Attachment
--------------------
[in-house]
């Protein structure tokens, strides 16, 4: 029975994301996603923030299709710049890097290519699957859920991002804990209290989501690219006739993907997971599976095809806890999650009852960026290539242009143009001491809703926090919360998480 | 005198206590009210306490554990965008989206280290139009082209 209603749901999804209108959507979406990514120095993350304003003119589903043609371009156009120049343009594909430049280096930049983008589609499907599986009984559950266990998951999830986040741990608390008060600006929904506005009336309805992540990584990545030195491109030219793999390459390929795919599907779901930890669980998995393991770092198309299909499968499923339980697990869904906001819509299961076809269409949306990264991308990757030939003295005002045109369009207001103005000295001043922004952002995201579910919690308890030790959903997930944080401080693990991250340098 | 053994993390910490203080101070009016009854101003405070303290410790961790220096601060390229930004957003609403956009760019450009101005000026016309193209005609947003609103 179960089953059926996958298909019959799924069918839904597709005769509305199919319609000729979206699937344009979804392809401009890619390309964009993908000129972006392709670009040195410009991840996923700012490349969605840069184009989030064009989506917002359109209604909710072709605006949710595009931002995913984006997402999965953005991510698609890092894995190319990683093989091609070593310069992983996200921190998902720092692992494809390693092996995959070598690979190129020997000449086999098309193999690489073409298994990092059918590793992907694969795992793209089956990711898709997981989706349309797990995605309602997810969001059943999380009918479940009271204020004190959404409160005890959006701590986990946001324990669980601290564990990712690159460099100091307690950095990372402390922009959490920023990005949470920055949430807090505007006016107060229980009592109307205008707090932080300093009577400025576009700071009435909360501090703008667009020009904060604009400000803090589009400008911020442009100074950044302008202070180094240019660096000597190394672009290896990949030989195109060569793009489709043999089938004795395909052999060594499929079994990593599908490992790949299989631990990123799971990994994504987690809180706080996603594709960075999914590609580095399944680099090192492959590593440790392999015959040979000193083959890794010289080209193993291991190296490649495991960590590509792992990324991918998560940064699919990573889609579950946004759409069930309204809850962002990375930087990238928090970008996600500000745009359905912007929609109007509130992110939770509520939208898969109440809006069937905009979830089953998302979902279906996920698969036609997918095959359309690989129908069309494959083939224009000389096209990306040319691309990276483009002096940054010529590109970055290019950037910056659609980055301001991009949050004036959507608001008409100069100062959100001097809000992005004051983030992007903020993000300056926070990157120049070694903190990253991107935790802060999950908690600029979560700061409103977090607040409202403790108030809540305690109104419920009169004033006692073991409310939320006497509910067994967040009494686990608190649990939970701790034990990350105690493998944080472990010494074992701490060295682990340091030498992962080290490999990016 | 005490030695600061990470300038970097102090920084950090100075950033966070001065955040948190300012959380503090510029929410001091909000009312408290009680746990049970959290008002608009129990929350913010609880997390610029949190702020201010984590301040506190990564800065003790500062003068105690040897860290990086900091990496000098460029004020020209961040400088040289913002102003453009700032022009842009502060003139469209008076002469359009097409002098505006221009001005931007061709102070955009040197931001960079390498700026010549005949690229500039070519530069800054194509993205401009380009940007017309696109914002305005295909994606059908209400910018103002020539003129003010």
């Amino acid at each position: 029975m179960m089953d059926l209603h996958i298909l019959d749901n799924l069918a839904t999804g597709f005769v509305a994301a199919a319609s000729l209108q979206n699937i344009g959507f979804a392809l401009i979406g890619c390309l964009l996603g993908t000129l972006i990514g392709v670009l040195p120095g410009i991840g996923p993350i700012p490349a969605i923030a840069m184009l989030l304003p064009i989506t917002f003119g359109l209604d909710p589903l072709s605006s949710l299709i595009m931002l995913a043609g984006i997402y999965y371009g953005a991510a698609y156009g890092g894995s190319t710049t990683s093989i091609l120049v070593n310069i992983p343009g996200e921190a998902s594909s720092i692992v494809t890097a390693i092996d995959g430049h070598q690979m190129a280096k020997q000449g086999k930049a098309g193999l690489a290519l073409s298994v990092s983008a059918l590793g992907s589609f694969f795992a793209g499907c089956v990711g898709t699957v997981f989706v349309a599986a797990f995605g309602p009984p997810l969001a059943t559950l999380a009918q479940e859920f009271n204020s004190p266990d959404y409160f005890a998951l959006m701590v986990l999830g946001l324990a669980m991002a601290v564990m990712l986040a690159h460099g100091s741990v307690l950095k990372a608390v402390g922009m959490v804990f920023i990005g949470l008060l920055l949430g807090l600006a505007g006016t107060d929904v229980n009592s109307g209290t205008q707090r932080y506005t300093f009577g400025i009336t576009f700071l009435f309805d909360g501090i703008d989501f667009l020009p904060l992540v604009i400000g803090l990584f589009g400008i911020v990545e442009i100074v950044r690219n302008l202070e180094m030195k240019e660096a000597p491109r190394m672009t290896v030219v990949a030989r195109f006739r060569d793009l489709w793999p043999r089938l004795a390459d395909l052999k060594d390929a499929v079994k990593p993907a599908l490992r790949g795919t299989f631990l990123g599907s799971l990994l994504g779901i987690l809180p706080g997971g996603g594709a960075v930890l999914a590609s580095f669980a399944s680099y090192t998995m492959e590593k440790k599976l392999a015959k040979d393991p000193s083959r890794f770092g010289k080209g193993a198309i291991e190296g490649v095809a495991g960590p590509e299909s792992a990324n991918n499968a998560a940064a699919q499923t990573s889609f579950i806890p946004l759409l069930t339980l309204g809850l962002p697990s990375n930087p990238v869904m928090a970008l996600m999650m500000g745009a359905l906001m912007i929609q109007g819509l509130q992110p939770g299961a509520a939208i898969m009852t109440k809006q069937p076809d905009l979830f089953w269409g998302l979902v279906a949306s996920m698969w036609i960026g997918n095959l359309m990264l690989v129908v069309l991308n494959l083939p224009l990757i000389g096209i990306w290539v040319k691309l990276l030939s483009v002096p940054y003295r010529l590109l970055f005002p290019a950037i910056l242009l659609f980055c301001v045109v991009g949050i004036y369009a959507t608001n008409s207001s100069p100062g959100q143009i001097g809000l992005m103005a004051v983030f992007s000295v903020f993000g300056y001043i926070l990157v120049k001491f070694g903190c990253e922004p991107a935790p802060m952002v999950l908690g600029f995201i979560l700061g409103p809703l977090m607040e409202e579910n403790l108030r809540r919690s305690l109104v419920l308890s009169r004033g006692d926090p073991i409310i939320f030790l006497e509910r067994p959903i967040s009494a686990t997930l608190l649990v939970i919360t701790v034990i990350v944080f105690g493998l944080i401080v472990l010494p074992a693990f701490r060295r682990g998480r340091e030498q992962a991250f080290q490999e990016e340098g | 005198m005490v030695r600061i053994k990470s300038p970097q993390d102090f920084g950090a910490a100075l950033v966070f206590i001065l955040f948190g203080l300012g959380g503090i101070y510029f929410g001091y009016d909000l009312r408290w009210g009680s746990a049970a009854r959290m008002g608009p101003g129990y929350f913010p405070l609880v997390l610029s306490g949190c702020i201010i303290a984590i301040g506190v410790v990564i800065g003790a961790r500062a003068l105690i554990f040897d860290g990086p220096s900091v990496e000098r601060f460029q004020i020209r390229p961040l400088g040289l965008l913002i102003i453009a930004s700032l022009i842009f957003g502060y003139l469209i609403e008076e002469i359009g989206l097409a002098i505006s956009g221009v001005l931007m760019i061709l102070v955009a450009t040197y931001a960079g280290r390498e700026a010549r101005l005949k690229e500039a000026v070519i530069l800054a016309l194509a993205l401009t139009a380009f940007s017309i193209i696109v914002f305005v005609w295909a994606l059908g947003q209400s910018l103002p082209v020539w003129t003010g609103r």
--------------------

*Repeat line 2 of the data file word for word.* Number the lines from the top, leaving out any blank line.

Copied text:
């Protein structure tokens, strides 16, 4: 029975994301996603923030299709710049890097290519699957859920991002804990209290989501690219006739993907997971599976095809806890999650009852960026290539242009143009001491809703926090919360998480 | 005198206590009210306490554990965008989206280290139009082209 209603749901999804209108959507979406990514120095993350304003003119589903043609371009156009120049343009594909430049280096930049983008589609499907599986009984559950266990998951999830986040741990608390008060600006929904506005009336309805992540990584990545030195491109030219793999390459390929795919599907779901930890669980998995393991770092198309299909499968499923339980697990869904906001819509299961076809269409949306990264991308990757030939003295005002045109369009207001103005000295001043922004952002995201579910919690308890030790959903997930944080401080693990991250340098 | 053994993390910490203080101070009016009854101003405070303290410790961790220096601060390229930004957003609403956009760019450009101005000026016309193209005609947003609103 179960089953059926996958298909019959799924069918839904597709005769509305199919319609000729979206699937344009979804392809401009890619390309964009993908000129972006392709670009040195410009991840996923700012490349969605840069184009989030064009989506917002359109209604909710072709605006949710595009931002995913984006997402999965953005991510698609890092894995190319990683093989091609070593310069992983996200921190998902720092692992494809390693092996995959070598690979190129020997000449086999098309193999690489073409298994990092059918590793992907694969795992793209089956990711898709997981989706349309797990995605309602997810969001059943999380009918479940009271204020004190959404409160005890959006701590986990946001324990669980601290564990990712690159460099100091307690950095990372402390922009959490920023990005949470920055949430807090505007006016107060229980009592109307205008707090932080300093009577400025576009700071009435909360501090703008667009020009904060604009400000803090589009400008911020442009100074950044302008202070180094240019660096000597190394672009290896990949030989195109060569793009489709043999089938004795395909052999060594499929079994990593599908490992790949299989631990990123799971990994994504987690809180706080996603594709960075999914590609580095399944680099090192492959590593440790392999015959040979000193083959890794010289080209193993291991190296490649495991960590590509792992990324991918998560940064699919990573889609579950946004759409069930309204809850962002990375930087990238928090970008996600500000745009359905912007929609109007509130992110939770509520939208898969109440809006069937905009979830089953998302979902279906996920698969036609997918095959359309690989129908069309494959083939224009000389096209990306040319691309990276483009002096940054010529590109970055290019950037910056659609980055301001991009949050004036959507608001008409100069100062959100001097809000992005004051983030992007903020993000300056926070990157120049070694903190990253991107935790802060999950908690600029979560700061409103977090607040409202403790108030809540305690109104419920009169004033006692073991409310939320006497509910067994967040009494686990608190649990939970701790034990990350105690493998944080472990010494074992701490060295682990340091030498992962080290490999990016 | 005490030695600061990470300038970097102090920084950090100075950033966070001065955040948190300012959380503090510029929410001091909000009312408290009680746990049970959290008002608009129990929350913010609880997390610029949190702020201010984590301040506190990564800065003790500062003068105690040897860290990086900091990496000098460029004020020209961040400088040289913002102003453009700032022009842009502060003139469209008076002469359009097409002098505006221009001005931007061709102070955009040197931001960079390498700026010549005949690229500039070519530069800054194509993205401009380009940007017309696109914002305005295909994606059908209400910018103002020539003129003010």